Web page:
Payment fraud is a system in which an attacker deceives a fraud target into transferring payments to accounts owned by the attacker. This can be accomplished by, among other things, hijacking and replying to ongoing financial email threads in the compromised account’s mailbox and tricking the fraud target into sending money through fake invoices.
In the observed campaign, the attackers used their access to find financial emails and file attachments. The original phishing email sent to the user has been deleted to remove traces of the phishing attack.
Once the attackers discovered an email thread that they could hijack, they would create rules to move the emails to the archive and automatically mark them as read. The attacker would then respond to “ongoing email threads related to payments and invoices between the target and employees of other organizations”, deleting all emails from sent items and the deleted folder.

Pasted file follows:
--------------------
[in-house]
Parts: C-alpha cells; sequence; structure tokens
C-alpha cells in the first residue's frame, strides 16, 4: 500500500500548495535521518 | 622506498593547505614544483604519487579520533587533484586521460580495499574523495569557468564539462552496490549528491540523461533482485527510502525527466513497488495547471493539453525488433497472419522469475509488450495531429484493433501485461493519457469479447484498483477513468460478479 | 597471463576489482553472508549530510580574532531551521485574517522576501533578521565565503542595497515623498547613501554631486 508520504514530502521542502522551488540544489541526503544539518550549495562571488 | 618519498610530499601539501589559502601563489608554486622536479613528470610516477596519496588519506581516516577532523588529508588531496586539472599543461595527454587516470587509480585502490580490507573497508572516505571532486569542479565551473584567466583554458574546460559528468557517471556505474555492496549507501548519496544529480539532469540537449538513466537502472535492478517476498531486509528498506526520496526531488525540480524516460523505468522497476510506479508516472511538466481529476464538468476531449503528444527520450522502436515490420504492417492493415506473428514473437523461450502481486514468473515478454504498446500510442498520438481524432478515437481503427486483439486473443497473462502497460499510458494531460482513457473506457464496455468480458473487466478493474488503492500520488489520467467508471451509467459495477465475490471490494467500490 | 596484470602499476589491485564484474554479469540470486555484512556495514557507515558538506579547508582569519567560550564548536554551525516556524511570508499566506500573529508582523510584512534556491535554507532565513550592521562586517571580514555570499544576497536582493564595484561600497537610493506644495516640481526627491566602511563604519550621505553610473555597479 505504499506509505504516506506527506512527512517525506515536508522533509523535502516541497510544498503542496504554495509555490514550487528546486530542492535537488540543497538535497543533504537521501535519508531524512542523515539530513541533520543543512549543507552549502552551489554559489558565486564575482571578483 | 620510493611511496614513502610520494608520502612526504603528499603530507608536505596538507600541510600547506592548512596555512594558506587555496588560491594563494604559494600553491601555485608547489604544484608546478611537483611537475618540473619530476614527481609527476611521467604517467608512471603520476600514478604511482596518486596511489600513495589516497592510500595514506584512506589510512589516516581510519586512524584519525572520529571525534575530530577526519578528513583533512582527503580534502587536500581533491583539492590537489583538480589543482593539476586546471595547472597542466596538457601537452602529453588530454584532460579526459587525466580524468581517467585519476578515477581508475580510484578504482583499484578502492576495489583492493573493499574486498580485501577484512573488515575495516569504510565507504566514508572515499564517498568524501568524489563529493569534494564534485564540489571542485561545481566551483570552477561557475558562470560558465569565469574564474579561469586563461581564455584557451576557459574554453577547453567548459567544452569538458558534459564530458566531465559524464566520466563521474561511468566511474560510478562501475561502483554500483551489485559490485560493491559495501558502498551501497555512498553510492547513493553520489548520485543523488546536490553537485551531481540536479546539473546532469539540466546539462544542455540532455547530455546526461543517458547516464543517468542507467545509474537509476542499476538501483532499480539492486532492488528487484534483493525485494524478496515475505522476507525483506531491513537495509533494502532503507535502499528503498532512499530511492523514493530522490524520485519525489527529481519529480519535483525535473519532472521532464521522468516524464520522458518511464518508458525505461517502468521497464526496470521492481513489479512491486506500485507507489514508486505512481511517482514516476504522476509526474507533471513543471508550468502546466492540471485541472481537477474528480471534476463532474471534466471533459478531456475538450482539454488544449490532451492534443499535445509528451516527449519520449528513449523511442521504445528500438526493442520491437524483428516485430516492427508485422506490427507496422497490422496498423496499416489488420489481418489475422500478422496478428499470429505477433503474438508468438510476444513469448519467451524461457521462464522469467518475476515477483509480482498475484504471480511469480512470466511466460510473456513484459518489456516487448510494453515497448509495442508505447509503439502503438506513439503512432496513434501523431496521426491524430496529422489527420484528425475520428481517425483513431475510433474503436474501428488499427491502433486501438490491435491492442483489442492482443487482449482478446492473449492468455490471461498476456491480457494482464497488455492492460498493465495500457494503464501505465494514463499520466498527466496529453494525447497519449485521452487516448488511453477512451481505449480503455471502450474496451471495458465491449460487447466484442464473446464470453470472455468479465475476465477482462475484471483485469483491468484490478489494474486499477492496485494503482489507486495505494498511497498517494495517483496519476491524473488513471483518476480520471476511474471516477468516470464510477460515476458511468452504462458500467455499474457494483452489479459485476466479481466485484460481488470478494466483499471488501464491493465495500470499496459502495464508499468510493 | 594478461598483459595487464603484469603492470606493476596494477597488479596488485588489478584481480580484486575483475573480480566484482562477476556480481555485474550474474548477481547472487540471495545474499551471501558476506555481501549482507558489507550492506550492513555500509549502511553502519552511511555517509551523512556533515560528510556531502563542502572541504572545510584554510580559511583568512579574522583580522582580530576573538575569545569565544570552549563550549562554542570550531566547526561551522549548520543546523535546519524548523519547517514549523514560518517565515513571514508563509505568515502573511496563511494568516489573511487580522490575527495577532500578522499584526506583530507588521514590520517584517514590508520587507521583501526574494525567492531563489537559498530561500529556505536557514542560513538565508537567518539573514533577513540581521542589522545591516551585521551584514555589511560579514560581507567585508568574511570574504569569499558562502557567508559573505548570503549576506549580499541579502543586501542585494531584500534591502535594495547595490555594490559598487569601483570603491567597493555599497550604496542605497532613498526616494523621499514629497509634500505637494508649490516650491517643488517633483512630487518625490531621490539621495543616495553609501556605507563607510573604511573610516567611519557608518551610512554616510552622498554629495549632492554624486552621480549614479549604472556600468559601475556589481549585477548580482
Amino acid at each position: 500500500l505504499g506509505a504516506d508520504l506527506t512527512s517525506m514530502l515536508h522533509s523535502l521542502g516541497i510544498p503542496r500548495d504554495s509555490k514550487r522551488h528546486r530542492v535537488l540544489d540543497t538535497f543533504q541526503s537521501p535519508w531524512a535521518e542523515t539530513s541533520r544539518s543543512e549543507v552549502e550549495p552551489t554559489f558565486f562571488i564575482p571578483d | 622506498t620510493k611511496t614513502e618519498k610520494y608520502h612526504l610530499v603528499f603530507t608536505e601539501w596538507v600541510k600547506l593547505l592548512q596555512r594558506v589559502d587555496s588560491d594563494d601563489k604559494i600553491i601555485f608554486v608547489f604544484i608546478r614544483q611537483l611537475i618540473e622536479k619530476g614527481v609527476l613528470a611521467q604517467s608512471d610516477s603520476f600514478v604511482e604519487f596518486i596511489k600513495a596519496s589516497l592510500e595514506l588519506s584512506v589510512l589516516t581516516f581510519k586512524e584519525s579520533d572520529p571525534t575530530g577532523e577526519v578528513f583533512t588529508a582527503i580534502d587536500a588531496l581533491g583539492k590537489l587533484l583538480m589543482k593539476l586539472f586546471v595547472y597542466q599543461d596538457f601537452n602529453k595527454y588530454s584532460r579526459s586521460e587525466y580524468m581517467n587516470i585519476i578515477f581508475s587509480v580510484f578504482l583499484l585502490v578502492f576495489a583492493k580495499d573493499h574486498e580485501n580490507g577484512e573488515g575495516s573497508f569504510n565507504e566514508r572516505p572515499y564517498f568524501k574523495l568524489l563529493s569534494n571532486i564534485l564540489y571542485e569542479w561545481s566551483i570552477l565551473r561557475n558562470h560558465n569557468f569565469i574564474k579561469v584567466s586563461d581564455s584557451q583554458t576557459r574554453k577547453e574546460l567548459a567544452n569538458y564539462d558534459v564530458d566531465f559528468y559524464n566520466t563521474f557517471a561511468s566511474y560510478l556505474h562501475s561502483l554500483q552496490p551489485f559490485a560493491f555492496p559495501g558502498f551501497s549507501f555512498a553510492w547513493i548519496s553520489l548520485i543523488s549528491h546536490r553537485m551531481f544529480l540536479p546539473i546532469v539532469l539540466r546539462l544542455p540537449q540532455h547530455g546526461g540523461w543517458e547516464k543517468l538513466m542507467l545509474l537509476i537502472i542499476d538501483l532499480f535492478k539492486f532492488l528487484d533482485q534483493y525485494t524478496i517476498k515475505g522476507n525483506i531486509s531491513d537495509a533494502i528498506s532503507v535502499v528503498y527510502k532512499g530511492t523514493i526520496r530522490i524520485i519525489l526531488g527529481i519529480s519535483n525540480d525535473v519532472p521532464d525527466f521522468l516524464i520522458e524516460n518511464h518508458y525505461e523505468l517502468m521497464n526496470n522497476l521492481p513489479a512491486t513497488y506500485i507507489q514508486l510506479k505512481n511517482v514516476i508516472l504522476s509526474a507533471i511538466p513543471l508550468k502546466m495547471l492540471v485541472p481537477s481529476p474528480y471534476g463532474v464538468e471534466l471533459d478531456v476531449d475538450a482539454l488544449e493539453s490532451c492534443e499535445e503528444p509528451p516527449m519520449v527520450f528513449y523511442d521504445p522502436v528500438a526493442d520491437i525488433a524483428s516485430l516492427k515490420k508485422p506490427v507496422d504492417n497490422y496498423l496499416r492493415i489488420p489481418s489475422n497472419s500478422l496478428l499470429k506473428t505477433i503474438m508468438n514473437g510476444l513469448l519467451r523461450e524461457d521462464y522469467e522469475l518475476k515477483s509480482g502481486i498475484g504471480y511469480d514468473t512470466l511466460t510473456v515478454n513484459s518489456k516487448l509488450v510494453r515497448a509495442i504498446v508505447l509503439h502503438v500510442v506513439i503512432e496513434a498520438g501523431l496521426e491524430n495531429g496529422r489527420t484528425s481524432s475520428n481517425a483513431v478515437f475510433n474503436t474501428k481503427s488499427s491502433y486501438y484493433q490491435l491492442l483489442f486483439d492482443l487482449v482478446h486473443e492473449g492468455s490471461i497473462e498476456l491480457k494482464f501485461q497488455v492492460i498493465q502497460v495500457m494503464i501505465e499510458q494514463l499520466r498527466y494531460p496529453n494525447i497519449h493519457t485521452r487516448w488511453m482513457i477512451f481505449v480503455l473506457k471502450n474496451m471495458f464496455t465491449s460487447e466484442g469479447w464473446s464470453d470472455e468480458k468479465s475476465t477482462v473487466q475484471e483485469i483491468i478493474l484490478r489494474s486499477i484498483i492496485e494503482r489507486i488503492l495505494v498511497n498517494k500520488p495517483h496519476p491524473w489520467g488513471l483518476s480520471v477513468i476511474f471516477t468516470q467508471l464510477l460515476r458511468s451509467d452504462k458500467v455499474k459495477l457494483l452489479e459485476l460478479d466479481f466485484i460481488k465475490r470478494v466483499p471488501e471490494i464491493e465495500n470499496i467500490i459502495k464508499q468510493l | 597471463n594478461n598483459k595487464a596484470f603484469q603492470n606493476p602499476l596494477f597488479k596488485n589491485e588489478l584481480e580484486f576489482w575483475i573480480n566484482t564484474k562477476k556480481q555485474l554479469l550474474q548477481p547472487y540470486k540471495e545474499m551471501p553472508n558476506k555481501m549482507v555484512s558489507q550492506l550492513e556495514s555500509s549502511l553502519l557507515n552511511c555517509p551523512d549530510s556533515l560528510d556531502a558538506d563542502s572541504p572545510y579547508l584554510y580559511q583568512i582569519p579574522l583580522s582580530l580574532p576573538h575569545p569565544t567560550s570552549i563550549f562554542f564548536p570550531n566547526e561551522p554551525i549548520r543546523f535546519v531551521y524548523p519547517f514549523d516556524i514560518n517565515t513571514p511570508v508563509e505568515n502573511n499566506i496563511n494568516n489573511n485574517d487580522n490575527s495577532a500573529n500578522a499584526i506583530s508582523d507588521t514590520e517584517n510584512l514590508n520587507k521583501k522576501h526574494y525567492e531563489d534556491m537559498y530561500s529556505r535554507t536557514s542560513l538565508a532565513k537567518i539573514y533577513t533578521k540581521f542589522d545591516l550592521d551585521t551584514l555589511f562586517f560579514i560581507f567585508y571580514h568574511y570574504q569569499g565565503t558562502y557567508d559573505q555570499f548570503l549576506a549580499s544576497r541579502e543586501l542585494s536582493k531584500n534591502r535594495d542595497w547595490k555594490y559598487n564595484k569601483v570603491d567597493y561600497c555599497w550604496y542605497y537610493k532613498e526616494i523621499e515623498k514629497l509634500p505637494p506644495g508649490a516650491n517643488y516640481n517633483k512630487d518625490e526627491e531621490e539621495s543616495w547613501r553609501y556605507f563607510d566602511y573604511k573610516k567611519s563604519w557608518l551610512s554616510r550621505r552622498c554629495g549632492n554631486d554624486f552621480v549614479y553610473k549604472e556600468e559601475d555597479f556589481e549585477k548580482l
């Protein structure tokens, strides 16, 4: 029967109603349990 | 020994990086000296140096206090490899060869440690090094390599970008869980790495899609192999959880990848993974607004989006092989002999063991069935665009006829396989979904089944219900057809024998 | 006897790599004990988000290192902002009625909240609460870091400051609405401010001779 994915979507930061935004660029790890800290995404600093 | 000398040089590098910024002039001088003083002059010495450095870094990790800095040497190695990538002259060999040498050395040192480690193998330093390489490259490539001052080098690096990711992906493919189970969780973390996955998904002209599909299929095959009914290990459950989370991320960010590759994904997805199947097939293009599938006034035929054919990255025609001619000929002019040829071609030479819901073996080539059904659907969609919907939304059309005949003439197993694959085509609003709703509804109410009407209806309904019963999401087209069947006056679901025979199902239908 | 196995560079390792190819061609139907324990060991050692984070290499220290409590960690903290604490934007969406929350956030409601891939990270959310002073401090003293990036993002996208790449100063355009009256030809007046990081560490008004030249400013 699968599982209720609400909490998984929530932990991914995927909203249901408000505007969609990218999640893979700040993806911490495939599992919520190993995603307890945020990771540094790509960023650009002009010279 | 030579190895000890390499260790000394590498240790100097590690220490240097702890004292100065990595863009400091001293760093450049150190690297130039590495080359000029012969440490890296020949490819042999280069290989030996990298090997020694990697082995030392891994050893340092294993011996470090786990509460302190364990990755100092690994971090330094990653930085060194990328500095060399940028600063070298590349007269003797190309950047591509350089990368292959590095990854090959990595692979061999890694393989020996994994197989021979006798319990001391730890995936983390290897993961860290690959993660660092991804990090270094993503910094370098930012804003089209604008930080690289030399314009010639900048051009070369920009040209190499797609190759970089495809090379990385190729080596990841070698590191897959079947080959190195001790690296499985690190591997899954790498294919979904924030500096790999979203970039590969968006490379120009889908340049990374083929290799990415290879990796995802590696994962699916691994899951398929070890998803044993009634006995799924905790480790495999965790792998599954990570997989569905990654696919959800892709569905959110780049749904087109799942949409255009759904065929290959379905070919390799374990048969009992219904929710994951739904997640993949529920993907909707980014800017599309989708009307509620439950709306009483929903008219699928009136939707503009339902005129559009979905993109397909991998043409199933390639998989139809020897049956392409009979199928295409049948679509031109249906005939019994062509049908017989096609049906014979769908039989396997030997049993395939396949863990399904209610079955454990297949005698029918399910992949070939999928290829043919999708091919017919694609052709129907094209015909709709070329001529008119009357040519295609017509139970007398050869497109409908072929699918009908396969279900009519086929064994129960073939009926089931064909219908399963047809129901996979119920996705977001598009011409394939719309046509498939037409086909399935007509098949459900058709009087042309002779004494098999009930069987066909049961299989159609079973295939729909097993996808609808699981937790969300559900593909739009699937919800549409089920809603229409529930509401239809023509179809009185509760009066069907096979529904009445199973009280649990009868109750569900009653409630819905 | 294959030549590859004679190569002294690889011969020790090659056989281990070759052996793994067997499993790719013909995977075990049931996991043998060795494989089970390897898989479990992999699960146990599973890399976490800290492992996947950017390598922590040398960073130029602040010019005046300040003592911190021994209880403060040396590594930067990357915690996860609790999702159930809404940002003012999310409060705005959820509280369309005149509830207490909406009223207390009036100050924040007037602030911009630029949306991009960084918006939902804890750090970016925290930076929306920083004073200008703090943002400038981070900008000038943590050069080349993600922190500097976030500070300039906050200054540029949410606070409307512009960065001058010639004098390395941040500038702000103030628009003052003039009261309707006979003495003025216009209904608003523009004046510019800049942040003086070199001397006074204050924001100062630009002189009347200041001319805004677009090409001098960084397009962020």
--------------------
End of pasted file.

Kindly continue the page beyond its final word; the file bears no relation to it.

How to Protect Users from Adversary-in-The-Middle Phishing
One option organizations have when it comes to protecting their employees from sophisticated phishing attacks is to implement Conditional Access policies that complement multi-factor authentication security.
This policy may evaluate login requests using other signals, for example, identity-driven signals, including IP information, user or group memberships, device status, and others.
The education of employees and users also plays an important role. Most phishing attacks require potential victims to become active in some way. Attacks may require users to click links, open attachments, or perform other actions. Most attacks are unsuccessful if the user remains passive and does not fall into the trap.
Additional information is available on Microsoft’s security blog.
Now you: Have you ever been the victim of a phishing attack? Do you use specific anti-phishing protections?